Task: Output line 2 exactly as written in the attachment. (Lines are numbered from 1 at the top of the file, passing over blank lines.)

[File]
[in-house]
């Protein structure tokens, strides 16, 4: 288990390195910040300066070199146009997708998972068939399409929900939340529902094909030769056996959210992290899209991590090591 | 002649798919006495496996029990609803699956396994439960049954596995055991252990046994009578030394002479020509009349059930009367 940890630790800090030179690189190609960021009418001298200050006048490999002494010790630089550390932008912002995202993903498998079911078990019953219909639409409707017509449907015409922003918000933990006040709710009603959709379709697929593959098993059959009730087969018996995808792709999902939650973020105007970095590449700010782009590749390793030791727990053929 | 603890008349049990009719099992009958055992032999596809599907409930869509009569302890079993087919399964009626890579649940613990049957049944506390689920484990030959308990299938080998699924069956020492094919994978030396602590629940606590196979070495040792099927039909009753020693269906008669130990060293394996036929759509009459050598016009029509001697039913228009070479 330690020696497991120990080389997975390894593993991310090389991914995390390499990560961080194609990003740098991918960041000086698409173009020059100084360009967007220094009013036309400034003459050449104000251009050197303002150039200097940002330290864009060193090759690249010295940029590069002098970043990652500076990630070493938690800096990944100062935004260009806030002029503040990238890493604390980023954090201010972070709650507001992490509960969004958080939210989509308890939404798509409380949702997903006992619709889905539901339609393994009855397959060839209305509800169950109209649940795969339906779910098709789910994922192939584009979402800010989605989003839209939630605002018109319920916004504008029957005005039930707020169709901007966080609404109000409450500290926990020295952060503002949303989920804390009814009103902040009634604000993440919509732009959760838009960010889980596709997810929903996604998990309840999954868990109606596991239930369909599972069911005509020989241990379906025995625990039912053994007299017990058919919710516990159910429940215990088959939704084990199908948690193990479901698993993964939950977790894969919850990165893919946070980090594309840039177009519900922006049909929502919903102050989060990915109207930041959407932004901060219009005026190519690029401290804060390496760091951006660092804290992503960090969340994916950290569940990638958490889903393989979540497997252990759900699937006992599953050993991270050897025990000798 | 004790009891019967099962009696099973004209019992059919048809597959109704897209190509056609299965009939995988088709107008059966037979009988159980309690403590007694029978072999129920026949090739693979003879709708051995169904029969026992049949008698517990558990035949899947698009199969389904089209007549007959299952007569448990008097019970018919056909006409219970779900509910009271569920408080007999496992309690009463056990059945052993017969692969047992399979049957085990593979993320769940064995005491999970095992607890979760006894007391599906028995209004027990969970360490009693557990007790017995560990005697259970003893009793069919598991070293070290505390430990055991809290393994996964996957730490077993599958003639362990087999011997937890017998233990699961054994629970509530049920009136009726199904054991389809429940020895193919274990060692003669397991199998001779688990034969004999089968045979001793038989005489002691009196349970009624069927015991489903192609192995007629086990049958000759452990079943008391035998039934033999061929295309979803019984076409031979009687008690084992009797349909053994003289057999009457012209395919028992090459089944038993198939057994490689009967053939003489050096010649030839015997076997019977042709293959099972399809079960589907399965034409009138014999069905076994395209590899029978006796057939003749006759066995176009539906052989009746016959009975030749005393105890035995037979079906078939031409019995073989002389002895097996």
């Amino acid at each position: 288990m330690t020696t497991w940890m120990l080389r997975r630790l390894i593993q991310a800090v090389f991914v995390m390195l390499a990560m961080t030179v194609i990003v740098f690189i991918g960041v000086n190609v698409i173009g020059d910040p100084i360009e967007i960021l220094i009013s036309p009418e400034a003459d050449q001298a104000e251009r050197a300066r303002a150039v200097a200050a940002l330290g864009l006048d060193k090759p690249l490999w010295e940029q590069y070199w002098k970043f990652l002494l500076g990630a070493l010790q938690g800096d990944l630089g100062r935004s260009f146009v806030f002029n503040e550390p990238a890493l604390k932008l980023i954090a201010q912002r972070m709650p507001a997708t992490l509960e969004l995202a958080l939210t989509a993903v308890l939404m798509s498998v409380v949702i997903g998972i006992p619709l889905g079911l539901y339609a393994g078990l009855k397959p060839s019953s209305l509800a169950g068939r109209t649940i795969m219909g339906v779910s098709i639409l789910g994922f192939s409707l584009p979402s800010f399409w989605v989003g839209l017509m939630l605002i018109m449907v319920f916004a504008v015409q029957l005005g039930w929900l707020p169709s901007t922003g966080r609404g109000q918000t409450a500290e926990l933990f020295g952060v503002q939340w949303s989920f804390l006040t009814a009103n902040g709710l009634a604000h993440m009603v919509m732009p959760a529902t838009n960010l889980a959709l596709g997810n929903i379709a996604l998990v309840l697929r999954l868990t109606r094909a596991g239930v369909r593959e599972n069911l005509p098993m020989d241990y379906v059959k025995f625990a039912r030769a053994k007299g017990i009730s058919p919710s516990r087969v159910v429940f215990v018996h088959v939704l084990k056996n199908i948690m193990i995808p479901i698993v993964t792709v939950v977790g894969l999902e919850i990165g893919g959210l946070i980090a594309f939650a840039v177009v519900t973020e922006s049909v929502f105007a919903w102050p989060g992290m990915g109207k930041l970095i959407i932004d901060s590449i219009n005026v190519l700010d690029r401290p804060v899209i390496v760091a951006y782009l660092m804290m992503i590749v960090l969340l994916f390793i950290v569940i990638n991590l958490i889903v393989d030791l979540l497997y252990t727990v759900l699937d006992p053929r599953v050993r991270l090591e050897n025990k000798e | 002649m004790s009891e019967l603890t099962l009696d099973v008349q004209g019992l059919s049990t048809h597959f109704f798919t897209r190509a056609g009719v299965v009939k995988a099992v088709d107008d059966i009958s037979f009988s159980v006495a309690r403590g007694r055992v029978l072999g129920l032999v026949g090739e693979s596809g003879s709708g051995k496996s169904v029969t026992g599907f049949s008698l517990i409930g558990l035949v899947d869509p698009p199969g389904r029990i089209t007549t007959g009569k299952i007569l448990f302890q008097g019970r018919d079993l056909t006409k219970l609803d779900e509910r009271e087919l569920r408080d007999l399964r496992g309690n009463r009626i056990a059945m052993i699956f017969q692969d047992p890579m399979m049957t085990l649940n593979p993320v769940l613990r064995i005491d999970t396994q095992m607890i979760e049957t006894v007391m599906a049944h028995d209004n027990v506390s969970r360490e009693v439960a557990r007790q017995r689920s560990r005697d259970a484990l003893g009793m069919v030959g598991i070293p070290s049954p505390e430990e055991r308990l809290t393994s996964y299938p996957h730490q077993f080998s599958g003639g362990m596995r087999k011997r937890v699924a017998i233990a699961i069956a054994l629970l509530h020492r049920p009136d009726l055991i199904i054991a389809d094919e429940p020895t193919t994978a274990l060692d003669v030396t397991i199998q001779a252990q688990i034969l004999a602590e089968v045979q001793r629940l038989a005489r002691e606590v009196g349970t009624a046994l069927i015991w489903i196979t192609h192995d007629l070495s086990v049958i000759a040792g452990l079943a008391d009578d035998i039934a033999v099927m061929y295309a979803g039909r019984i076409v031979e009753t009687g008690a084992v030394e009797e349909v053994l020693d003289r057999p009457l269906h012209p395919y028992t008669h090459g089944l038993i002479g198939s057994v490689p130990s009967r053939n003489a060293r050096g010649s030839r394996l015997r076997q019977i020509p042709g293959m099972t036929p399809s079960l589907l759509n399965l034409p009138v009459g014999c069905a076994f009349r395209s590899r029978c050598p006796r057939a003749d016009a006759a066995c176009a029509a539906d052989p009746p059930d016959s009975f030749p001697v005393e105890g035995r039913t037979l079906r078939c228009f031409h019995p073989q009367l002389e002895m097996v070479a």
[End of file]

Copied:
């Protein structure tokens, strides 16, 4: 288990390195910040300066070199146009997708998972068939399409929900939340529902094909030769056996959210992290899209991590090591 | 002649798919006495496996029990609803699956396994439960049954596995055991252990046994009578030394002479020509009349059930009367 940890630790800090030179690189190609960021009418001298200050006048490999002494010790630089550390932008912002995202993903498998079911078990019953219909639409409707017509449907015409922003918000933990006040709710009603959709379709697929593959098993059959009730087969018996995808792709999902939650973020105007970095590449700010782009590749390793030791727990053929 | 603890008349049990009719099992009958055992032999596809599907409930869509009569302890079993087919399964009626890579649940613990049957049944506390689920484990030959308990299938080998699924069956020492094919994978030396602590629940606590196979070495040792099927039909009753020693269906008669130990060293394996036929759509009459050598016009029509001697039913228009070479 330690020696497991120990080389997975390894593993991310090389991914995390390499990560961080194609990003740098991918960041000086698409173009020059100084360009967007220094009013036309400034003459050449104000251009050197303002150039200097940002330290864009060193090759690249010295940029590069002098970043990652500076990630070493938690800096990944100062935004260009806030002029503040990238890493604390980023954090201010972070709650507001992490509960969004958080939210989509308890939404798509409380949702997903006992619709889905539901339609393994009855397959060839209305509800169950109209649940795969339906779910098709789910994922192939584009979402800010989605989003839209939630605002018109319920916004504008029957005005039930707020169709901007966080609404109000409450500290926990020295952060503002949303989920804390009814009103902040009634604000993440919509732009959760838009960010889980596709997810929903996604998990309840999954868990109606596991239930369909599972069911005509020989241990379906025995625990039912053994007299017990058919919710516990159910429940215990088959939704084990199908948690193990479901698993993964939950977790894969919850990165893919946070980090594309840039177009519900922006049909929502919903102050989060990915109207930041959407932004901060219009005026190519690029401290804060390496760091951006660092804290992503960090969340994916950290569940990638958490889903393989979540497997252990759900699937006992599953050993991270050897025990000798 | 004790009891019967099962009696099973004209019992059919048809597959109704897209190509056609299965009939995988088709107008059966037979009988159980309690403590007694029978072999129920026949090739693979003879709708051995169904029969026992049949008698517990558990035949899947698009199969389904089209007549007959299952007569448990008097019970018919056909006409219970779900509910009271569920408080007999496992309690009463056990059945052993017969692969047992399979049957085990593979993320769940064995005491999970095992607890979760006894007391599906028995209004027990969970360490009693557990007790017995560990005697259970003893009793069919598991070293070290505390430990055991809290393994996964996957730490077993599958003639362990087999011997937890017998233990699961054994629970509530049920009136009726199904054991389809429940020895193919274990060692003669397991199998001779688990034969004999089968045979001793038989005489002691009196349970009624069927015991489903192609192995007629086990049958000759452990079943008391035998039934033999061929295309979803019984076409031979009687008690084992009797349909053994003289057999009457012209395919028992090459089944038993198939057994490689009967053939003489050096010649030839015997076997019977042709293959099972399809079960589907399965034409009138014999069905076994395209590899029978006796057939003749006759066995176009539906052989009746016959009975030749005393105890035995037979079906078939031409019995073989002389002895097996």